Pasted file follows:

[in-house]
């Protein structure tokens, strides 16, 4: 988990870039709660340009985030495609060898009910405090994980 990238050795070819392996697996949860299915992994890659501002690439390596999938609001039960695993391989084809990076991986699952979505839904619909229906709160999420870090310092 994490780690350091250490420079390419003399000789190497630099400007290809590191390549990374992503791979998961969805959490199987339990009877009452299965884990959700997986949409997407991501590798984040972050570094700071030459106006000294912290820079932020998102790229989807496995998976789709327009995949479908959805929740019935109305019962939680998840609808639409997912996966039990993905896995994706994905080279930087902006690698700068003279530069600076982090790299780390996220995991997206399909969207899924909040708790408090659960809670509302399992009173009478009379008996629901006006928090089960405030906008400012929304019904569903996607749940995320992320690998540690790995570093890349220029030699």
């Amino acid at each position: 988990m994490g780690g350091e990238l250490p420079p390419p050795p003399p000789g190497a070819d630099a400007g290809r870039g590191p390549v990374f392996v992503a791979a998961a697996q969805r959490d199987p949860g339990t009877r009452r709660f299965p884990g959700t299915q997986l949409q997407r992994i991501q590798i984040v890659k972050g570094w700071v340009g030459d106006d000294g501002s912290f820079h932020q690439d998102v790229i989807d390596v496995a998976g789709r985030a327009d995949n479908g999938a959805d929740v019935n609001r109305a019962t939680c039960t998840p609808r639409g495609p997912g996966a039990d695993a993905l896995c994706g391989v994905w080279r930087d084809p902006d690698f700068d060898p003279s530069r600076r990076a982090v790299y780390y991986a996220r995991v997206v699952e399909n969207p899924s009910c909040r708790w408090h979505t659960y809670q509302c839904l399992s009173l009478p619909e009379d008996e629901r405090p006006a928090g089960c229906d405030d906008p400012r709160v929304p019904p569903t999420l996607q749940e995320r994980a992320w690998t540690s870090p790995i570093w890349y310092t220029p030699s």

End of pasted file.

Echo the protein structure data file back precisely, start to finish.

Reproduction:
[in-house]
């Protein structure tokens, strides 16, 4: 988990870039709660340009985030495609060898009910405090994980 990238050795070819392996697996949860299915992994890659501002690439390596999938609001039960695993391989084809990076991986699952979505839904619909229906709160999420870090310092 994490780690350091250490420079390419003399000789190497630099400007290809590191390549990374992503791979998961969805959490199987339990009877009452299965884990959700997986949409997407991501590798984040972050570094700071030459106006000294912290820079932020998102790229989807496995998976789709327009995949479908959805929740019935109305019962939680998840609808639409997912996966039990993905896995994706994905080279930087902006690698700068003279530069600076982090790299780390996220995991997206399909969207899924909040708790408090659960809670509302399992009173009478009379008996629901006006928090089960405030906008400012929304019904569903996607749940995320992320690998540690790995570093890349220029030699």
């Amino acid at each position: 988990m994490g780690g350091e990238l250490p420079p390419p050795p003399p000789g190497a070819d630099a400007g290809r870039g590191p390549v990374f392996v992503a791979a998961a697996q969805r959490d199987p949860g339990t009877r009452r709660f299965p884990g959700t299915q997986l949409q997407r992994i991501q590798i984040v890659k972050g570094w700071v340009g030459d106006d000294g501002s912290f820079h932020q690439d998102v790229i989807d390596v496995a998976g789709r985030a327009d995949n479908g999938a959805d929740v019935n609001r109305a019962t939680c039960t998840p609808r639409g495609p997912g996966a039990d695993a993905l896995c994706g391989v994905w080279r930087d084809p902006d690698f700068d060898p003279s530069r600076r990076a982090v790299y780390y991986a996220r995991v997206v699952e399909n969207p899924s009910c909040r708790w408090h979505t659960y809670q509302c839904l399992s009173l009478p619909e009379d008996e629901r405090p006006a928090g089960c229906d405030d906008p400012r709160v929304p019904p569903t999420l996607q749940e995320r994980a992320w690998t540690s870090p790995i570093w890349y310092t220029p030699s």